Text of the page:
News from here and there while I wait for Gruppen to finish downloading….
The British seem to be in a mood for marathons: first Vexations, then Scarlatti: the Royal Northern College of Music in Manchester organized a performance of all 555 of Domenico Scarlatti’s keyboard sonatas last Sunday, in six overlapping recitals, packing a day-and-a-half’s worth of music into a comparatively breezy twelve hours. Here’s my favorite detail:
Punters will be able to hear 449 of the sonatas for nothing (the other six will be played by Aleksandar Madzar in the final pay-to-get-in recital) and can make their selections with the help of a giant screen listing which piece is being played where and when.
I had an image of a Departure/Arrival screen in an airport. L. 263 is now boarding… L. 397 is delayed….
From around the blogosphere: Jeremy Denk revolutionizes music theory (and manages to avoid a “snap, crackle, pop” reference—you’re a stronger man than I am); ANABlog looks into the future (Utopia? Dystopia? Depends on how well she plays it, I guess); Brian Sacawa (via Darcy) unearths the subliminal seed for an entire generation of avant-garde composers (I heard that soundtrack on a regular basis from age 5 on up, now I’m listening to Gruppen—coincidence?). And I’m a little late on this one, but Andy at The Black Torrent Guard is taking nominations in possible anticipation of this year’s Most Annoying Song contest.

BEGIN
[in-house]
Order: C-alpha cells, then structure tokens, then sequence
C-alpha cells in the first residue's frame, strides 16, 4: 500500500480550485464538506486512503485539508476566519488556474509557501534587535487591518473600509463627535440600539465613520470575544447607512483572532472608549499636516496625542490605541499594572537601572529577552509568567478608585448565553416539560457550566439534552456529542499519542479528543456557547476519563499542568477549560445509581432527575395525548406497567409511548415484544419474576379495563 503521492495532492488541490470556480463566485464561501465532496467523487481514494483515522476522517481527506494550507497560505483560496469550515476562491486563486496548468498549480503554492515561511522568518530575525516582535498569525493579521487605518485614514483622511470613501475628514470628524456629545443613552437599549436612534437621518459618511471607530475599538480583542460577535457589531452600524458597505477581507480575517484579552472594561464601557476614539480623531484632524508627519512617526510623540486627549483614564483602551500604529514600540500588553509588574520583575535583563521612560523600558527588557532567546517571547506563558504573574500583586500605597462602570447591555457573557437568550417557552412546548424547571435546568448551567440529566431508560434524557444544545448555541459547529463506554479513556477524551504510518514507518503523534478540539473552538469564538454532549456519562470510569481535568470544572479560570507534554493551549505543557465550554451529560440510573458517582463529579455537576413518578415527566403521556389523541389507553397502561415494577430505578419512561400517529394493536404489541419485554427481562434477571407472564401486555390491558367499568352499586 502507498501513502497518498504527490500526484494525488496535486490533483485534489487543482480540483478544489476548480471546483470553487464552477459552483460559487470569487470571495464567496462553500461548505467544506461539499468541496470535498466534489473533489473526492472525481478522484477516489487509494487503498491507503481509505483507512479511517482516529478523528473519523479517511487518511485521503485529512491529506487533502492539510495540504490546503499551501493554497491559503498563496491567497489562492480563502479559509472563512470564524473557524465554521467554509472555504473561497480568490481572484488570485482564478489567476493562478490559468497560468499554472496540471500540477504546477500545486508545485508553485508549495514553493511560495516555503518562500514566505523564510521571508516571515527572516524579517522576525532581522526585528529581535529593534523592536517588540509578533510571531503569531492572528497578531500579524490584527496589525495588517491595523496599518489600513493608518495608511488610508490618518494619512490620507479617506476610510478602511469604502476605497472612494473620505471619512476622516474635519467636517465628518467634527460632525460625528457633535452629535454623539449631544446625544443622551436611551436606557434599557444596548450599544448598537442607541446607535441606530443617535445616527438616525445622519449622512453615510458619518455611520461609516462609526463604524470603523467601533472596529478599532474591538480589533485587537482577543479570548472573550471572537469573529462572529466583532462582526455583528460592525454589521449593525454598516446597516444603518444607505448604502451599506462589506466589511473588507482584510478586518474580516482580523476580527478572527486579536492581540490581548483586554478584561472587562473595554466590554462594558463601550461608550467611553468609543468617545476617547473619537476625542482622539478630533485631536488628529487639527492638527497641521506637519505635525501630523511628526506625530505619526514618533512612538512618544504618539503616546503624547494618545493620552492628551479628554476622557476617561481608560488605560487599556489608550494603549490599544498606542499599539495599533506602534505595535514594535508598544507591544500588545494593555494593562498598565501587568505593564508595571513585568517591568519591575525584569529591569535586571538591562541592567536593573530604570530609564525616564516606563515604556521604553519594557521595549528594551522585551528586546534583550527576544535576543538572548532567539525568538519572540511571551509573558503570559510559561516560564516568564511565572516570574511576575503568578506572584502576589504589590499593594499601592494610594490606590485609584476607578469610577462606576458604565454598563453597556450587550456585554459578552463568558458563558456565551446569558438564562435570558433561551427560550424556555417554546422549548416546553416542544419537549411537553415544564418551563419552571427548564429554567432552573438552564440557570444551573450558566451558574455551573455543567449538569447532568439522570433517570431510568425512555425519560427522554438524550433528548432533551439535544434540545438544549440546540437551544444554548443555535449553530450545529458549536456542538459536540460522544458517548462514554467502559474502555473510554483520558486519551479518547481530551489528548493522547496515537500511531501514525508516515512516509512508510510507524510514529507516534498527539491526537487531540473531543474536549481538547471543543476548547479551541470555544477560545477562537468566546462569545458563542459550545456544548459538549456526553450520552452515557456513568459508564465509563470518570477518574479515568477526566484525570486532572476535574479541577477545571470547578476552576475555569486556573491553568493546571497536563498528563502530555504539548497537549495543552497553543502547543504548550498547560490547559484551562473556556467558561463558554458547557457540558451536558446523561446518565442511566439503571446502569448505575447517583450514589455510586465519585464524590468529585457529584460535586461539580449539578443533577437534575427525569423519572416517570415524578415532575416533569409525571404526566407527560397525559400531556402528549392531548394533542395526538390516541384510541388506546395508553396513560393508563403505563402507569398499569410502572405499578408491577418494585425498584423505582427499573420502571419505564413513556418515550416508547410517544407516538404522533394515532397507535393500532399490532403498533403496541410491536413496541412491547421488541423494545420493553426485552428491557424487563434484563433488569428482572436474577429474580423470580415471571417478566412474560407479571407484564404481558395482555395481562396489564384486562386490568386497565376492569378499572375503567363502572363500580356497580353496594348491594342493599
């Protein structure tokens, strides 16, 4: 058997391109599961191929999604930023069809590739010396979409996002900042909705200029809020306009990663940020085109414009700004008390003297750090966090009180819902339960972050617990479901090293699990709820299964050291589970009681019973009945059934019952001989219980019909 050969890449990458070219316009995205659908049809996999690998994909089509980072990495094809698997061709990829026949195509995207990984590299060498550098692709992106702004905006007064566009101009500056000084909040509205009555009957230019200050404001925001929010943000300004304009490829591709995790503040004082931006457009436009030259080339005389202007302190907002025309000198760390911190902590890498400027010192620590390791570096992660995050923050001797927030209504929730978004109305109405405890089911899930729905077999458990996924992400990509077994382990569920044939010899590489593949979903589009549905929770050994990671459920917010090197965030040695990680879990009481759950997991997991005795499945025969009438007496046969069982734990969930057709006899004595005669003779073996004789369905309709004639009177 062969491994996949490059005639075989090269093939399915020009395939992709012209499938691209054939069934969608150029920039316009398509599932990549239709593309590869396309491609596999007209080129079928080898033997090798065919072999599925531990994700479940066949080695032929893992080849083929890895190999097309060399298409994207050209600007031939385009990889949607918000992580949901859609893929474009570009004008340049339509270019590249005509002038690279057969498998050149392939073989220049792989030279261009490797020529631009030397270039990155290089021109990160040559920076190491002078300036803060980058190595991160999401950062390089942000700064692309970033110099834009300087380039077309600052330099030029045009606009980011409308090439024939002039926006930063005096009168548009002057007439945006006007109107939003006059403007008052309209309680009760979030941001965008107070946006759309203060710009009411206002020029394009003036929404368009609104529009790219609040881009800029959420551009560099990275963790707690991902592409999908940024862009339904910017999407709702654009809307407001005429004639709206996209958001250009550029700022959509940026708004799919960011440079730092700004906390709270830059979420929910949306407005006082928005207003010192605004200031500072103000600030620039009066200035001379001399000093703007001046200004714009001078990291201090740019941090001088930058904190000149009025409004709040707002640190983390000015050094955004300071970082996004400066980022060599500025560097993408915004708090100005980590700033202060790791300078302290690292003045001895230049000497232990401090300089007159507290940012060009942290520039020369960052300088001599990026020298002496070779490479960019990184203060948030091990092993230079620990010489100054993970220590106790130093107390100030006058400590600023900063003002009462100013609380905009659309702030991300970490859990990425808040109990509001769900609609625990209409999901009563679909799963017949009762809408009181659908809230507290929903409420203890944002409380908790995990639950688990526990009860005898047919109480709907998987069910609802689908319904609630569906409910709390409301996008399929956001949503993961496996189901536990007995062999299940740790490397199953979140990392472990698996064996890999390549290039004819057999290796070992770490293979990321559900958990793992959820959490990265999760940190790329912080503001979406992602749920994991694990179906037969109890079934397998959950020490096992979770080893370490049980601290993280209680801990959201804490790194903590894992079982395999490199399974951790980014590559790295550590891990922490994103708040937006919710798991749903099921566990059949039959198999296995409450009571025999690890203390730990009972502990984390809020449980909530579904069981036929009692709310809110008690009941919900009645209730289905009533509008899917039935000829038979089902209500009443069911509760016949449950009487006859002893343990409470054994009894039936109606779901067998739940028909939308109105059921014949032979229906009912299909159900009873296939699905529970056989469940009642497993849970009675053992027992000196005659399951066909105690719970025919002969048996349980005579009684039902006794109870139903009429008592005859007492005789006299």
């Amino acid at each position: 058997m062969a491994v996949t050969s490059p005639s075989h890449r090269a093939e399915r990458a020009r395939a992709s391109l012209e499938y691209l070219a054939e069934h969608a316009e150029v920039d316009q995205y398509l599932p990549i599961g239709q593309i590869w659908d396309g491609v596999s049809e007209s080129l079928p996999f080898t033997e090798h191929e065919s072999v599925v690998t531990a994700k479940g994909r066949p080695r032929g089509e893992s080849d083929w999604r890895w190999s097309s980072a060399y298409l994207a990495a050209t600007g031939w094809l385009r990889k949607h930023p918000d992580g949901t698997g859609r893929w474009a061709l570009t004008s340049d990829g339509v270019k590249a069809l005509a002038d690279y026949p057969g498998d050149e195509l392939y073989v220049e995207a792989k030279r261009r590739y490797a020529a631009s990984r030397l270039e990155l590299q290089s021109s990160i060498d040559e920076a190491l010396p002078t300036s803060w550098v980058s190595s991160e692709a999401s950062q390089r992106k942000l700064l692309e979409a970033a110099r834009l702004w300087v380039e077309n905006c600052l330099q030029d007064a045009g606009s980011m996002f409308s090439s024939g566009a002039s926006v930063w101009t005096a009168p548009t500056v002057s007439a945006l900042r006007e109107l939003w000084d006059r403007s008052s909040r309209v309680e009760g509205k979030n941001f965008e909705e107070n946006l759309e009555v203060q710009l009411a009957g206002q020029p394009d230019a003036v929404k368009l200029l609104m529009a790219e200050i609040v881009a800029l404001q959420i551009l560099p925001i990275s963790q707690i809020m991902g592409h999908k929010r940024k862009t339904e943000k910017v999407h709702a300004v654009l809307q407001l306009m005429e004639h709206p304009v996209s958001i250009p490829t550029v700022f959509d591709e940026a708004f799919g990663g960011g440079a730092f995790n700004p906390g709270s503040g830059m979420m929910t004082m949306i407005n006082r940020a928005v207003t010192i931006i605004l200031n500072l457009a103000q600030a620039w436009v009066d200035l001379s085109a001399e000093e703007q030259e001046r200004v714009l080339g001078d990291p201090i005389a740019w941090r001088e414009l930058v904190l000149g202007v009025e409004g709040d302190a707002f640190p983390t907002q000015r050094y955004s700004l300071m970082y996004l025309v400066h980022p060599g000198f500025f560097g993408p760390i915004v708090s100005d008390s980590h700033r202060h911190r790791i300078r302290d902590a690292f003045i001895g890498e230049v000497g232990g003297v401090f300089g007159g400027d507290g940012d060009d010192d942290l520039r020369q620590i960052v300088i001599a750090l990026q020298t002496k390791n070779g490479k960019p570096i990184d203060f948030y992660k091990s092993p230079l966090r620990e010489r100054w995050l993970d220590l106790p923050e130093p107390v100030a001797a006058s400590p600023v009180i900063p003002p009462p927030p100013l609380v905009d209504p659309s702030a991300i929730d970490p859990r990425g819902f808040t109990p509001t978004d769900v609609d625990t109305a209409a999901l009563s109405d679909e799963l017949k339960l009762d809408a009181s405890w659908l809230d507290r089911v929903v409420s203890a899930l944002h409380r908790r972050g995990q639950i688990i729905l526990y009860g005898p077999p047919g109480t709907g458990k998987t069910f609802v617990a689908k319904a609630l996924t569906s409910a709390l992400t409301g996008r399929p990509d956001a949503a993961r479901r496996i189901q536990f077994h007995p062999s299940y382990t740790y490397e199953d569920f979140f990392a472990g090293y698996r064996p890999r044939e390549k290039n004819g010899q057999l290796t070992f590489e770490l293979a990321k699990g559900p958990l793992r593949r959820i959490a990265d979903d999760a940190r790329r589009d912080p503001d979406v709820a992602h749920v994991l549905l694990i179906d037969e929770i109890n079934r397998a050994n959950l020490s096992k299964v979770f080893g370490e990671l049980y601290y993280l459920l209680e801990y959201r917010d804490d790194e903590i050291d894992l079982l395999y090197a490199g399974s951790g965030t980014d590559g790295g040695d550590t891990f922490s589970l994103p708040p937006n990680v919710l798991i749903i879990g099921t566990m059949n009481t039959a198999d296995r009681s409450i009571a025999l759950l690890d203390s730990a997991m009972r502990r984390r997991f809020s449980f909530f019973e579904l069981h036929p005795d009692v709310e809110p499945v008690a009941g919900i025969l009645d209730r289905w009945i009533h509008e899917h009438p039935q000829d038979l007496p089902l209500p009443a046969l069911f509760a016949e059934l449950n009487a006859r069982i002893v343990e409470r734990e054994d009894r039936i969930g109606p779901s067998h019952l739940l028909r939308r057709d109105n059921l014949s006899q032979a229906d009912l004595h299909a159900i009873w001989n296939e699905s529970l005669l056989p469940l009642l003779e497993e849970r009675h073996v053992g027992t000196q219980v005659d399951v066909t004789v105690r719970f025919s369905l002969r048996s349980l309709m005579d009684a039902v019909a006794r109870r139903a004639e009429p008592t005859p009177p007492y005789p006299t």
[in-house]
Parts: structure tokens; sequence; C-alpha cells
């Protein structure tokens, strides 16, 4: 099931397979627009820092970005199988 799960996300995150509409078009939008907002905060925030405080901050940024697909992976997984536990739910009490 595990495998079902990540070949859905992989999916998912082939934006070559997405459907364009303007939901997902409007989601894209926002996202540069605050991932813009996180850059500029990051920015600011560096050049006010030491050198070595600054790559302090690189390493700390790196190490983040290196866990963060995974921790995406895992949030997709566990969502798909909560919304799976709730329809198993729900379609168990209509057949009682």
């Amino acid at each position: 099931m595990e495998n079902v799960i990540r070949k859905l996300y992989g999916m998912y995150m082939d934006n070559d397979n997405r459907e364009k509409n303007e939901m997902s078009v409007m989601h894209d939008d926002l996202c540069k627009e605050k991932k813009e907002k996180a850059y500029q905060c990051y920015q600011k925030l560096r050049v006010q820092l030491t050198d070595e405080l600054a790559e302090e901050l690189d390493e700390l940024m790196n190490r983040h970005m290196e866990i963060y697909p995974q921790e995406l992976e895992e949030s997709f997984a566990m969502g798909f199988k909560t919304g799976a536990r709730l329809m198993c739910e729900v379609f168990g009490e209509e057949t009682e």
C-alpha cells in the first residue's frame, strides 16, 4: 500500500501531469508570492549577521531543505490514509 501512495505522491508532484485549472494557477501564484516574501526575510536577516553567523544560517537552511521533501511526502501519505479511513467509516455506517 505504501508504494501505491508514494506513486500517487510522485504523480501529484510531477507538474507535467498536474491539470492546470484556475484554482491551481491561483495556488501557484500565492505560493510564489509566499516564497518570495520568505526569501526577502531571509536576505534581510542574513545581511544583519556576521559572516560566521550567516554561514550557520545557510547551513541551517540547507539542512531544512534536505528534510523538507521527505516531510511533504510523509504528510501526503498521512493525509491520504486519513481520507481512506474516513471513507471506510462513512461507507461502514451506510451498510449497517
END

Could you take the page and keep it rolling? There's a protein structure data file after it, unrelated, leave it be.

Finally, Chevy Chase reveals just how crazy “Saturday Night Live” nearly got:
But meantime, did you know that “West Side Story” composer Leonard Bernstein almost guest-hosted “SNL” in its first season? “The idea of John [Belushi] and Danny [Aykroyd] coming out doing a number from that show cracked us up,” Chevy recalls.
He and writer Tom Schiller were invited by Bernstein to the New York Philharmonic to discuss the idea. After the show they went to see the famous virtuoso with a penchant for young men backstage.
“He put his hand on my knee. When we were leaving, he kissed me full-on, on the lips. I wagged my finger at him and said, ‘No, no, no.’ And that was the last we ever heard from him.”
A hell of a town.